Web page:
It is actually REALLY simple, all you do is to configure your DNS to use the DNS servers of Norton (and yes, it is totally free for home use).  Instructions for configuration is on their site https://connectsafe.norton.com/configurePC.html – on the top right you can even select the level of protection – three levels are available, may I suggest level 3 for Aunt Mathilda.

“Advanced” use

if you administer your own network and or router (or that of family and friends), then you can setup the DHCP to hand out these Norton DNS addresses and protect each and every device in the network (even that Internet of things ;-))..

Word of caution..

If you configure this setting manually (like shown below) and have a laptop you carry with you, then you MAY run into problems at schools/workplaces – in my company we ONLY allow our own DNS servers access to the internet and subsequently if you set your own DNS addresses these requests are blocked in the firewall.  This is not a problem for Aunt Mathilda or the toddlers using the home desktop computer, but keep it in mind if using laptops – the VERY best solution is to setup your DHCP to hand out the Norton DNS addresses..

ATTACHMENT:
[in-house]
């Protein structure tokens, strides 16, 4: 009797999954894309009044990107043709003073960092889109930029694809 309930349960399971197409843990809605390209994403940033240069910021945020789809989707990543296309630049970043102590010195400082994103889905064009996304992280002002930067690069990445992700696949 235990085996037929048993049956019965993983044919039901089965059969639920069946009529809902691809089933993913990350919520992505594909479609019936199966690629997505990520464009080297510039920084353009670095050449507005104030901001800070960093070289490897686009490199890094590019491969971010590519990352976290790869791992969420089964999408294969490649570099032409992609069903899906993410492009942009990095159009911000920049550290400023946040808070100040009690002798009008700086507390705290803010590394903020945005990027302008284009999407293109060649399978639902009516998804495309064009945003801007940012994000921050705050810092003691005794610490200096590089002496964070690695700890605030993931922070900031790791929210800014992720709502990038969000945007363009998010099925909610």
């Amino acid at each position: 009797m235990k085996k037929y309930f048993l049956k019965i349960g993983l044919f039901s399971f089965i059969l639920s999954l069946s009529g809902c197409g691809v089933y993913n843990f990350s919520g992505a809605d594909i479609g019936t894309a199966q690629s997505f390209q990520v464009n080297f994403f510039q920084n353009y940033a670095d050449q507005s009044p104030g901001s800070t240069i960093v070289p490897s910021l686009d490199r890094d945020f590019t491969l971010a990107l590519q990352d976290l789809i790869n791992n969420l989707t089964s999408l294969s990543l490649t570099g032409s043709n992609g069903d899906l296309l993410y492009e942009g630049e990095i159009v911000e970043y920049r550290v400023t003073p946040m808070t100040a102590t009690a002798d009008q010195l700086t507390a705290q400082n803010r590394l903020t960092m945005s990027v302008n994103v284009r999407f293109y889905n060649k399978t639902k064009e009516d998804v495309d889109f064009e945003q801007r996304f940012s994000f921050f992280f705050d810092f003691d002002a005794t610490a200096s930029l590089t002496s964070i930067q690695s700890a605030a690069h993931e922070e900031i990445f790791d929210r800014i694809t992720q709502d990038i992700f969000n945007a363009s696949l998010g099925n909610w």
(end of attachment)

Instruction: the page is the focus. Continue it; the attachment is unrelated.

2015-07-23 14_23_46-Internet Protocol Version 4 (TCP_IPv4) Properties

How good is it?

That is a difficult question to answer, as you get no statistics it would be pure guesswork – but seeing it is free and MIGHT protect you and your loved ones, why not just go with it.

Alternatives

This sounds really cool, but are there no alternatives?
Well sure there are alternatives, not sure if they are better but to mention a few;

https://www.comodo.com/secure-dns/ – Equally free, but give you adds for non-existing domains.

https://www.opendns.com/enterprise-security/threat-enforcement/packages/ – OpenDNS is a great and old player in this field, you can customize things and it even works in corporate environments – however it’s not free, you will need the “Umbrella Prosumer uses” license which is a bit hard to find on their site, however it will give you 3 devices for 20US$.

http://www.securly.com/parent-signup   – This one I just read about, it sounds cool though even though the purpose seem more parental control than security – by using Google accounts you keep track of your loved ones internet use and you get to see cool graphs etc.  But this one is equally not free.